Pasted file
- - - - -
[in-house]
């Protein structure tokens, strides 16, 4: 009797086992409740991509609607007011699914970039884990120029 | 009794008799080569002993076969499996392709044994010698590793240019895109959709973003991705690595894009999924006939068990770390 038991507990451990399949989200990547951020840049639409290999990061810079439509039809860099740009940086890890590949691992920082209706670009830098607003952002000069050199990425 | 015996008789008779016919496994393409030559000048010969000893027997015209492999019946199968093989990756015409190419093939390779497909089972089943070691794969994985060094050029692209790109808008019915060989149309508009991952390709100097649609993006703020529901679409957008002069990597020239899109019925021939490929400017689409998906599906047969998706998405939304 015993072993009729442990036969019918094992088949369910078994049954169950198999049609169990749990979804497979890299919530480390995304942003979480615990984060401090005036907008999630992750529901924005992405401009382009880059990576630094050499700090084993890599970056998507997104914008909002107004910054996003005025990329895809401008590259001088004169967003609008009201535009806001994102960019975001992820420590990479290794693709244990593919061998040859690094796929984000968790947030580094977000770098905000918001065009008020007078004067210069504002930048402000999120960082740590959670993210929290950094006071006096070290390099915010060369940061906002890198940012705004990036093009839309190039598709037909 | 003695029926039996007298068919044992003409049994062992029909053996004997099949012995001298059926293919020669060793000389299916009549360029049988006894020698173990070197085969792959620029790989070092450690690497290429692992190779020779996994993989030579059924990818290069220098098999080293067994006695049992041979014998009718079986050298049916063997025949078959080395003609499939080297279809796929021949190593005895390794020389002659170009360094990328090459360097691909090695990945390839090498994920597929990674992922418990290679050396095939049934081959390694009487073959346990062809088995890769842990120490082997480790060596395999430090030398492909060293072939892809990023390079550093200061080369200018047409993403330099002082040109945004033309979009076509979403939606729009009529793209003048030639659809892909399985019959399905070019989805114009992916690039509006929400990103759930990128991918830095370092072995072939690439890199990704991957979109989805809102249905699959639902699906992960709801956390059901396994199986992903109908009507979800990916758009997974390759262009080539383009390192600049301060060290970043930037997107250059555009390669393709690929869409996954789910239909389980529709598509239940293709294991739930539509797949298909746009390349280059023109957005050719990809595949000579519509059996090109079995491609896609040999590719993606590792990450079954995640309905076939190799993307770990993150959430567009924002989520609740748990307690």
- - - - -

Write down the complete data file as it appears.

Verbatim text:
[in-house]
């Protein structure tokens, strides 16, 4: 009797086992409740991509609607007011699914970039884990120029 | 009794008799080569002993076969499996392709044994010698590793240019895109959709973003991705690595894009999924006939068990770390 038991507990451990399949989200990547951020840049639409290999990061810079439509039809860099740009940086890890590949691992920082209706670009830098607003952002000069050199990425 | 015996008789008779016919496994393409030559000048010969000893027997015209492999019946199968093989990756015409190419093939390779497909089972089943070691794969994985060094050029692209790109808008019915060989149309508009991952390709100097649609993006703020529901679409957008002069990597020239899109019925021939490929400017689409998906599906047969998706998405939304 015993072993009729442990036969019918094992088949369910078994049954169950198999049609169990749990979804497979890299919530480390995304942003979480615990984060401090005036907008999630992750529901924005992405401009382009880059990576630094050499700090084993890599970056998507997104914008909002107004910054996003005025990329895809401008590259001088004169967003609008009201535009806001994102960019975001992820420590990479290794693709244990593919061998040859690094796929984000968790947030580094977000770098905000918001065009008020007078004067210069504002930048402000999120960082740590959670993210929290950094006071006096070290390099915010060369940061906002890198940012705004990036093009839309190039598709037909 | 003695029926039996007298068919044992003409049994062992029909053996004997099949012995001298059926293919020669060793000389299916009549360029049988006894020698173990070197085969792959620029790989070092450690690497290429692992190779020779996994993989030579059924990818290069220098098999080293067994006695049992041979014998009718079986050298049916063997025949078959080395003609499939080297279809796929021949190593005895390794020389002659170009360094990328090459360097691909090695990945390839090498994920597929990674992922418990290679050396095939049934081959390694009487073959346990062809088995890769842990120490082997480790060596395999430090030398492909060293072939892809990023390079550093200061080369200018047409993403330099002082040109945004033309979009076509979403939606729009009529793209003048030639659809892909399985019959399905070019989805114009992916690039509006929400990103759930990128991918830095370092072995072939690439890199990704991957979109989805809102249905699959639902699906992960709801956390059901396994199986992903109908009507979800990916758009997974390759262009080539383009390192600049301060060290970043930037997107250059555009390669393709690929869409996954789910239909389980529709598509239940293709294991739930539509797949298909746009390349280059023109957005050719990809595949000579519509059996090109079995491609896609040999590719993606590792990450079954995640309905076939190799993307770990993150959430567009924002989520609740748990307690």